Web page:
For those of you who missed “Social Media for the Over-40s: Facebook”, I’ll introduce this new post by letting you know that I will be 40 this year. As I feel that I am part of a generation who has mixed feelings about social media, I’d like to share my own experiences hoping they will resonate with some of you and maybe even show you how some of these new platforms can be of use.
I arrived late to Twitter. Let’s face it, technologically, I’m a late adopter. I know technology makes our lives easier (for the most part) but I’m one of those people who is happy with what they have and so, I don’t feel I need to integrate new technology into my life. As I don’t feel the need, I don’t try it: until a friend recommends it – a bit like bestsellers. The fact that everyone reads them is not enough for me, someone I trust who knows me well has to recommend them before I read them.
So, Twitter, why did I finally give in? An application through which you tell the world what you’re doing in 140 characters didn’t seem very appealing. “Microblogging”, it’s called. I was already blogging at a “macro” level, why did I need to scale down?
My friend Sinead, who knows me, who I trust, pointed out its appeal. Never mind being “followed”, you will find joy in “following”.
Okay, pause, for those of you who, like my parents, are already lost, here’s how Twitter works. Otherwise, feel free to skip this paragraph, unless you want to see whether I’ve got it right or missed out on something vital (comments welcome below).
|@messages are like pinning notes to a noticeboard.|
Twitter is like one big club in the sky. Once you open an account, you can “follow” people: anyone who is on Twitter. But unlike Facebook, those people do not need to accept you as followers, you just need to follow them by clicking a button. You can follow your “real friends”, people in the public eye, businesses, NGOs, magazines and newspapers etc. That’s in a nutshell, how it works. You can send a message to anyone in the Twittersphere by preceding your tweet with an ‘@’ and the username. For example, if I want to send a message to Richard Branson to ask when I will be able to afford a trip to the moon, I precede my question with @richardbranson. This message will be public, everyone will be able to see it. You can only send private messages to those who follow you. Think of these “direct messages” as putting a note in someone’s pigeon hole while a public @message is like leaving an open note for them on a noticeboard.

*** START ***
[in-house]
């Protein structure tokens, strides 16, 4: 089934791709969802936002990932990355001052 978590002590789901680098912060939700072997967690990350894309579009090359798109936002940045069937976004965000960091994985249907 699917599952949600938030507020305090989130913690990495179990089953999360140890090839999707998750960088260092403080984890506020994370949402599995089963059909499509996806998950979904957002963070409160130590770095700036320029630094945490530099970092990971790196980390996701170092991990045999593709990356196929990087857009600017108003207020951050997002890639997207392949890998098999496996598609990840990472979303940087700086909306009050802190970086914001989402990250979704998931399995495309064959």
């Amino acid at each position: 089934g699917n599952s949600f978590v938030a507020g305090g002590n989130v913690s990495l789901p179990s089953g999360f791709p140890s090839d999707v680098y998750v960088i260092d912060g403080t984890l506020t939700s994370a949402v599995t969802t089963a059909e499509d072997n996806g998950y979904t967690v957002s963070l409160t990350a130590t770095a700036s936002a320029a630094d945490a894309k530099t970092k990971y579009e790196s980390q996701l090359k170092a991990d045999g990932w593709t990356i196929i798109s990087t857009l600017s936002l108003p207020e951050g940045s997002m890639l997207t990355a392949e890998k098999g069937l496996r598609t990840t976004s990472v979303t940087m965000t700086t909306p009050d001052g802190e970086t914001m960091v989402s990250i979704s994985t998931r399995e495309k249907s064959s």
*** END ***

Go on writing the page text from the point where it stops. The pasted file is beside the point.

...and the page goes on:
So, now that you know how it works, let’s continue. Why would you want to “follow”? Well, many people on Twitter don’t just shout out the fact that they’re walking the dog, they also operate as a filter for information. This means that if you are at a bit of a loss as to where to find information of interest or just interesting articles on the web, you can follow someone you respect, or whose opinions, interests and values are similar to yours – and you can follow them. Every now and then they will probably send a link to an interesting article or blog post and voilá, there you are, that’s your filter.
The other aspect I have recently discovered and which I really enjoy is the hashtag, # (I told you I was a late developer). [On my keyboard I need to press ALT+3.]
You might have noticed some TV programmes or mainly events, mentioning the hashtag. This device enables everyone in the Twitter ether-club to communicate with each other as they attend or watch an event, programme, webminar, etc. It’s also a way of clumping together 1000s of tweets, so that if you are searching for something specific, you can find it.
This can be quite fun. For example, last Sunday I watched for the first time, live on TV, the Oxford-Cambridge boat race. So glad I did – apart from it being unexpectedly exciting to watch the two teams competing, suddenly, major drama! A swimmer in the Thames! Some guy appeared in the water next to the two boats. The rowers dropped their oars and the race stopped. “Twitter!”, I thought. I typed “#boatrace” and immediately saw what everyone who was tweeting about it was saying. It really was interesting to follow the suspense in bursts of 140 characters. It all got more and more interesting as the oars from the two teams crashed and one of Oxford’s rowers lost the spade. And the drama continued when after the boats arrived at the finishing line, another of Oxford’s team members collapsed. Following the event on TV was riveting. Following it on Twitter was a mixture of gossiping at a party and eavesdropping on conversations.
So, I suppose I like using this platform to streamline my thoughts, my information and my fun!
Right, I’m off to tweet about finishing this post. Tweet, tweet.